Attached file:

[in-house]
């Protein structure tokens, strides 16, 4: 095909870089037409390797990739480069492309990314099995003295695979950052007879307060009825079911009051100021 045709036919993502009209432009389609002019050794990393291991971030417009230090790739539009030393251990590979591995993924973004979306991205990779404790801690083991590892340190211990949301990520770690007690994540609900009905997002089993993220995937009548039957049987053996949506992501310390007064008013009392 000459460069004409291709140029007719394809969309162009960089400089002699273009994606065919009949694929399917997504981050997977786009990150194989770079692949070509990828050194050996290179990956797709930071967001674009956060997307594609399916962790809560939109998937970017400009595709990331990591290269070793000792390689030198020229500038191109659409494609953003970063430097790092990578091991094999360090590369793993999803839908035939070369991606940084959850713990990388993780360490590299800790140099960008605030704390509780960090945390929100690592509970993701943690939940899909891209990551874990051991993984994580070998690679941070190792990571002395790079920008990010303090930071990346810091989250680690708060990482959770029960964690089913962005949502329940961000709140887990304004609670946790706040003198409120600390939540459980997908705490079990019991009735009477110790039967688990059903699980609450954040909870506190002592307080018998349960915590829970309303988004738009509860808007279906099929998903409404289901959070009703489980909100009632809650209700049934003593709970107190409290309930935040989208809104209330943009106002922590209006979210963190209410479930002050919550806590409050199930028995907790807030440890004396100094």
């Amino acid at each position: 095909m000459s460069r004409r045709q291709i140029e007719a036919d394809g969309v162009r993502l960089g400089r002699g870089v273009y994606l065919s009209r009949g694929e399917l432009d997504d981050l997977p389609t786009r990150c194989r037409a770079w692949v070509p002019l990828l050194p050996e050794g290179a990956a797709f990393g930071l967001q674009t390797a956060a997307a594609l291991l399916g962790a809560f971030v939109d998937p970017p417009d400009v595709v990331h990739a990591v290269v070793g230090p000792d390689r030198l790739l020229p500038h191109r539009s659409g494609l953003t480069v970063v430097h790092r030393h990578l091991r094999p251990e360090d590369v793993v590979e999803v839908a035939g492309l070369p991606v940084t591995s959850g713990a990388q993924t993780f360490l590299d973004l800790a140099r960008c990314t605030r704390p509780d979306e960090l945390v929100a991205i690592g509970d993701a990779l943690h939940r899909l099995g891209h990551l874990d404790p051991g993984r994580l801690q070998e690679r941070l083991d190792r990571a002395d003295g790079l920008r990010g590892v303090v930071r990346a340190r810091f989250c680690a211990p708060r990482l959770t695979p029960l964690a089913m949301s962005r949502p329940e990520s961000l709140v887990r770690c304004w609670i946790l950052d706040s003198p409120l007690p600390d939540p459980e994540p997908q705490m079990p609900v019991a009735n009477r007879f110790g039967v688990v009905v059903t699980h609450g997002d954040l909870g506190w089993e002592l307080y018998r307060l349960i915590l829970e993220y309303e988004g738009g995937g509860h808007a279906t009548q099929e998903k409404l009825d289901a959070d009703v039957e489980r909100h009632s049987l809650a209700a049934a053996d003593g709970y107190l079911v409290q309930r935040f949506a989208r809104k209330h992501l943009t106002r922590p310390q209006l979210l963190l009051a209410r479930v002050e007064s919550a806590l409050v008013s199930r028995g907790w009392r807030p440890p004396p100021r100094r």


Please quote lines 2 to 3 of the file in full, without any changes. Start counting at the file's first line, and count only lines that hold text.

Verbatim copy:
């Protein structure tokens, strides 16, 4: 095909870089037409390797990739480069492309990314099995003295695979950052007879307060009825079911009051100021 045709036919993502009209432009389609002019050794990393291991971030417009230090790739539009030393251990590979591995993924973004979306991205990779404790801690083991590892340190211990949301990520770690007690994540609900009905997002089993993220995937009548039957049987053996949506992501310390007064008013009392 000459460069004409291709140029007719394809969309162009960089400089002699273009994606065919009949694929399917997504981050997977786009990150194989770079692949070509990828050194050996290179990956797709930071967001674009956060997307594609399916962790809560939109998937970017400009595709990331990591290269070793000792390689030198020229500038191109659409494609953003970063430097790092990578091991094999360090590369793993999803839908035939070369991606940084959850713990990388993780360490590299800790140099960008605030704390509780960090945390929100690592509970993701943690939940899909891209990551874990051991993984994580070998690679941070190792990571002395790079920008990010303090930071990346810091989250680690708060990482959770029960964690089913962005949502329940961000709140887990304004609670946790706040003198409120600390939540459980997908705490079990019991009735009477110790039967688990059903699980609450954040909870506190002592307080018998349960915590829970309303988004738009509860808007279906099929998903409404289901959070009703489980909100009632809650209700049934003593709970107190409290309930935040989208809104209330943009106002922590209006979210963190209410479930002050919550806590409050199930028995907790807030440890004396100094």
């Amino acid at each position: 095909m000459s460069r004409r045709q291709i140029e007719a036919d394809g969309v162009r993502l960089g400089r002699g870089v273009y994606l065919s009209r009949g694929e399917l432009d997504d981050l997977p389609t786009r990150c194989r037409a770079w692949v070509p002019l990828l050194p050996e050794g290179a990956a797709f990393g930071l967001q674009t390797a956060a997307a594609l291991l399916g962790a809560f971030v939109d998937p970017p417009d400009v595709v990331h990739a990591v290269v070793g230090p000792d390689r030198l790739l020229p500038h191109r539009s659409g494609l953003t480069v970063v430097h790092r030393h990578l091991r094999p251990e360090d590369v793993v590979e999803v839908a035939g492309l070369p991606v940084t591995s959850g713990a990388q993924t993780f360490l590299d973004l800790a140099r960008c990314t605030r704390p509780d979306e960090l945390v929100a991205i690592g509970d993701a990779l943690h939940r899909l099995g891209h990551l874990d404790p051991g993984r994580l801690q070998e690679r941070l083991d190792r990571a002395d003295g790079l920008r990010g590892v303090v930071r990346a340190r810091f989250c680690a211990p708060r990482l959770t695979p029960l964690a089913m949301s962005r949502p329940e990520s961000l709140v887990r770690c304004w609670i946790l950052d706040s003198p409120l007690p600390d939540p459980e994540p997908q705490m079990p609900v019991a009735n009477r007879f110790g039967v688990v009905v059903t699980h609450g997002d954040l909870g506190w089993e002592l307080y018998r307060l349960i915590l829970e993220y309303e988004g738009g995937g509860h808007a279906t009548q099929e998903k409404l009825d289901a959070d009703v039957e489980r909100h009632s049987l809650a209700a049934a053996d003593g709970y107190l079911v409290q309930r935040f949506a989208r809104k209330h992501l943009t106002r922590p310390q209006l979210l963190l009051a209410r479930v002050e007064s919550a806590l409050v008013s199930r028995g907790w009392r807030p440890p004396p100021r100094r």